Hey folks! This post is on the logical, non-emotional analysis of why I support PM Lee. Singaporeans have been really riled up about this issue, so I thought I will write something logical and rational about it.
In the previous post, I wrote that the various parties in this FamiLEE saga were very consistent in their actions towards their respective objectives from the PR perspective. In this post, I will demonstrate how all parties are consistent in their cognitive bias too. If you were to follow this analysis from the lens of cognitive bias, you will realise very quickly that all parties are not lying in their versions of events.
Think about the story your teacher told you in primary school, of the blind men who touched different parts of an elephant.
The blind men all reported different versions of what an elephant is. The guy who felt the tail said the elephant is like a rope; The guy who felt the legs of the elephant reported it to be thick and short; The guy who felt the trunk said it was long and powerful. All blind men felt the same elephant and reported different things because of their differences in positions, and all were not lying.
To observe how any blind man would report the elephant, you simply have to observe exactly where the blind man is located. If he is located near the tail of the elephant, then obviously he will report the elephant to be “akin to a rope”. You can change blind man A and put blind man B near the tail, and he will be reporting the same thing from the same spot.
Now, in this FamiLEE context, what do the blind man and elephant refer to?
- Degree of blindness = degree of cognitive bias
- Elephant = reality.
So a man with perfect eyesight can be thought of as a man who is logical and base his decisions 100% on verifiable facts and zero emotions. Which is probably none of us. The most we can do is to minimize our degree of cognitive biases (= minimize degree of blindness), in order to see reality (=the elephant) as is. It is always beneficial to be aware of your cognitive bias so that you know exactly how your emotions affect your logical thought process.
Therefore, the implication of identifying the consistency in cognitive bias is that you can quickly understand how each party perceives the world.
Think of cognitive biases as lens by which you interpret things that happened. If there is an apple in front of you, and previously you bit into an apple filled with maggots, then you will feel repulsed by apples. So while most people would view the apple as a sweet fruit, you will view the apple as disgusting. Likewise, while a girl might be thrilled when her boyfriend tells her “You’re the apple of my eye”, you will feel like puking because looking at the apple triggers disgust which was learnt from .
So you see, you can actually predict reactions once you test for and identify a consistent cognitive bias. The way to test for a cognitive bias is to compare the first situation with a “control observation” by a person who is indifferent to the issue. For our apple example, simply ask someone who is indifferent about apples how he will react if he sees an apple in front of him. The likely answer will be that he doesn’t react either positively or negatively– “I will just eat the apple, lol?”
In the same vein, to test for the cognitive bias of LHL, LHY or LWL, you can ask a non-Singaporean without emotional ties to Singapore, on what he thinks about this whole FamiLEE saga. It is very likely that the non-Singaporean will say that he really doesn’t see the big deal about the house issue. And even if he does, he is likely to comment that the national heritage matter is really blown out of proportion.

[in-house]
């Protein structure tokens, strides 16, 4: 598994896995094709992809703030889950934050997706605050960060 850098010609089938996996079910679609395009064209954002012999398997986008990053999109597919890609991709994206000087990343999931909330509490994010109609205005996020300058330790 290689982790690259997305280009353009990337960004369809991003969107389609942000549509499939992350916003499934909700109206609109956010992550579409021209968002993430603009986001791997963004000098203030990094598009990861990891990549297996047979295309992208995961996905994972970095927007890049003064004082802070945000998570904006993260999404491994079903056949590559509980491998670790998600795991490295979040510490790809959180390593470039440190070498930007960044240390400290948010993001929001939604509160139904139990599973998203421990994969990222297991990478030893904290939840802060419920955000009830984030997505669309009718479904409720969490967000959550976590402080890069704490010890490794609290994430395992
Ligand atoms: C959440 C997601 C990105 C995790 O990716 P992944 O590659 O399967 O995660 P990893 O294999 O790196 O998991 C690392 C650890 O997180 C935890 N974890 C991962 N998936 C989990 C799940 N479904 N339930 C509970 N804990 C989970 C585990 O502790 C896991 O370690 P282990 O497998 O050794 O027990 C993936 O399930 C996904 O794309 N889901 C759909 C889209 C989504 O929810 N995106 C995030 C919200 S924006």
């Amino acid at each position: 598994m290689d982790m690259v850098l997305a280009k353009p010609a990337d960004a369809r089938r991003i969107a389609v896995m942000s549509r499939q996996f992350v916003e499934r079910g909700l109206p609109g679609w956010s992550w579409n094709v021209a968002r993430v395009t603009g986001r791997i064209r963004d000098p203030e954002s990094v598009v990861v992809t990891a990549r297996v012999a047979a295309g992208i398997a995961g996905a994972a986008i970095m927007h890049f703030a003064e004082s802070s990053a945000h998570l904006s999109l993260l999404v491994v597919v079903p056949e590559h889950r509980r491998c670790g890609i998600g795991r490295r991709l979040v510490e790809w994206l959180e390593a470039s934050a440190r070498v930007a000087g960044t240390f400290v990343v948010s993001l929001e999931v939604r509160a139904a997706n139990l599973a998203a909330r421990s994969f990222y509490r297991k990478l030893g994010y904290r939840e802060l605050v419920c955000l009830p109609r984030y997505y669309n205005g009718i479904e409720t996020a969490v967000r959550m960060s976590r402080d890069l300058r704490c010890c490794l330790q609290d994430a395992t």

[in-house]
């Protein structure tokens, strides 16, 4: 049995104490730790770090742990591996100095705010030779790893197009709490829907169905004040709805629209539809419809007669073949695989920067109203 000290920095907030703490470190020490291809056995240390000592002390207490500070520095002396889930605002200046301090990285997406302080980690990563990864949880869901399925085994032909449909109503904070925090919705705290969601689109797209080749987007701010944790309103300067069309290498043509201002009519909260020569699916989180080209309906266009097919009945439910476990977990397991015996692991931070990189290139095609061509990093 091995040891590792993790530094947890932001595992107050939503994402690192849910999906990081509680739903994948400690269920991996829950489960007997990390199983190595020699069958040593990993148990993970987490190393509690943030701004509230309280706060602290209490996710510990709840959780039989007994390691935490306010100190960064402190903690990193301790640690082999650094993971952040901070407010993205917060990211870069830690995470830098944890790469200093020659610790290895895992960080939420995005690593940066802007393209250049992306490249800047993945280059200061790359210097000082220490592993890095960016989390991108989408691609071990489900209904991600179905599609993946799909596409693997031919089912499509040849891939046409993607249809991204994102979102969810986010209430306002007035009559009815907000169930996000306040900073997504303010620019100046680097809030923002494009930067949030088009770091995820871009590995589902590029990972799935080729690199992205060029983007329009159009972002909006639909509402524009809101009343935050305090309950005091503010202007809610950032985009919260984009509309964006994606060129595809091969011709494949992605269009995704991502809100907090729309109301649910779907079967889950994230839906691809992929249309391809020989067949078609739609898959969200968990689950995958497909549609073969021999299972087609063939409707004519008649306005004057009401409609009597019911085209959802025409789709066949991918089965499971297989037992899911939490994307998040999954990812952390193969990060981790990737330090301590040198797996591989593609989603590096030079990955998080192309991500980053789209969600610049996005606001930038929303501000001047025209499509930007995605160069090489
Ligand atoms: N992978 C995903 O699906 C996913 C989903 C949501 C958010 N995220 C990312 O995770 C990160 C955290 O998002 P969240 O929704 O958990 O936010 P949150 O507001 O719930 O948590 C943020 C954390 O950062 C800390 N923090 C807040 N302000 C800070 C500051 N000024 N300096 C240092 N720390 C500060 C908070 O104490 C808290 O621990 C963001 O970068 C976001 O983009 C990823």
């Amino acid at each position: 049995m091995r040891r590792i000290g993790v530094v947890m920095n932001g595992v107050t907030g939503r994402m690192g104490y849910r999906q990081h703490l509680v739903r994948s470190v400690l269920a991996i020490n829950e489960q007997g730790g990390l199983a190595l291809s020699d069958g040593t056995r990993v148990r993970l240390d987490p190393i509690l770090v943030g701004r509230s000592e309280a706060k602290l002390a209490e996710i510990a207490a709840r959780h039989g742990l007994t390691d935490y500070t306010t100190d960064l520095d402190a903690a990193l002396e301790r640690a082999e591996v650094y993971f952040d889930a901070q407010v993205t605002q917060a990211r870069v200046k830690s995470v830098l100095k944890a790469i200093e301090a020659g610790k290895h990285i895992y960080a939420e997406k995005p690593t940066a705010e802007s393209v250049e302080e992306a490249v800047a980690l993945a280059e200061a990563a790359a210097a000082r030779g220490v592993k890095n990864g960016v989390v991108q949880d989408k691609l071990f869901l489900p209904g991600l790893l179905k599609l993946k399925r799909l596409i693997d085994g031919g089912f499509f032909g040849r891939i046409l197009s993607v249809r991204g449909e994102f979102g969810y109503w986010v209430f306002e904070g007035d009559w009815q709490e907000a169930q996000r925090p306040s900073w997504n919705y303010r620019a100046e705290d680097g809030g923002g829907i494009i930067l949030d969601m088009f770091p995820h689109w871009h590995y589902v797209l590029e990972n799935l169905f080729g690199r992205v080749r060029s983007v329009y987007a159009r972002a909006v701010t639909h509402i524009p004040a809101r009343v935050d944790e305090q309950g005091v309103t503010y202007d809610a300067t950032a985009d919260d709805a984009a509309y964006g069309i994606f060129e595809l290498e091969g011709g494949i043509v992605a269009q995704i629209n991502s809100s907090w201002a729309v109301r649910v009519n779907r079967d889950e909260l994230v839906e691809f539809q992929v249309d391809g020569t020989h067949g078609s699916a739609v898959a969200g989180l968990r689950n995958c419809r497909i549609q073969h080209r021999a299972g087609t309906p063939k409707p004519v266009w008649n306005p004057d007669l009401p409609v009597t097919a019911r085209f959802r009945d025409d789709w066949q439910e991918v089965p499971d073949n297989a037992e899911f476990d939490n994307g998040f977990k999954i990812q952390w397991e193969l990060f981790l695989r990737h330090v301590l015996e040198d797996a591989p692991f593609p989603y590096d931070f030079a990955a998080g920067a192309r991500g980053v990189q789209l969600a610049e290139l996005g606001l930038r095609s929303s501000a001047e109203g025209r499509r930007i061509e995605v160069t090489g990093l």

So, here are the cognitive biases of each party:
- LHY and LWL’s cognitive biases// The anger that LHL might be “too” politically ambitious, to the extent of going against LKY’s wishes;
- LHL’s cognitive bias// The suspicion that LHY and his wife might be “too” greedy, even to the extent of possibly manipulating LKY’s final will.
- LKY’s cognitive bias// I think LKY was actually pretty logical and minimized his personal cognitive biases. Having said that, I personally feel that LKY identified both LHY/LWL and LHL’s biases and wanted to minimize risks of Singapore falling to a “personality” type of political leader in future. LKY did have to balance contradictory objectives simultaneously–to weigh the risk that Singapore will fall to a leader without any substance VS the benefit for Singapore to have some sort of national heritage. This explained why there was a change in clauses for the 7th and 8th will, from the 6th, because all these are not easy decisions to be made. Now, note that LKY’s final decision is consistent with LKY’s past behaviour as a pragmatic rather than ideological politician. So, my personal view is that he minimized his own cognitive biases to his deathbed.
Also, note that the cognitive biases of all parties have been consistent throughout the saga.
That is, everyone is speaking the truth and their perception is reality to them.
Here, you can do an experiment–try viewing the evidence from the lens of LHY and LWL first with the cognitive bias that your brother is a crazily politically ambitious person, to the extent that he would manipulate LKY’s last wishes.
This would explain why:
- The last will was done in such a rush– most likely, they did not want LHL to intervene or “plot” to intervene;
- LHY and LWL have to secretly plan such a calculated and unpre-empted social media against LHL, and
- They refused for the statement that “LKY agreed with the MPs that the house should be kept as a heritage site” to be read out in parliament.
- LHY and LWL concluded that LHL and Ho Ching must have planned for their son to be the next prime minister after LHL.
Similarly, if you were to view LHL’s world via his cognitive bias that LHY and his wife might be “too greedy”, you will also come to the same conclusion as written in LHL’s lawyer’s press release. This conclusion is also logical, because LHL is unlikely to even see that LHY and LWL view him with that particular cognitive bias of him being “too” politically ambitious.
Imagine this purely fictional and entirely possible scenario: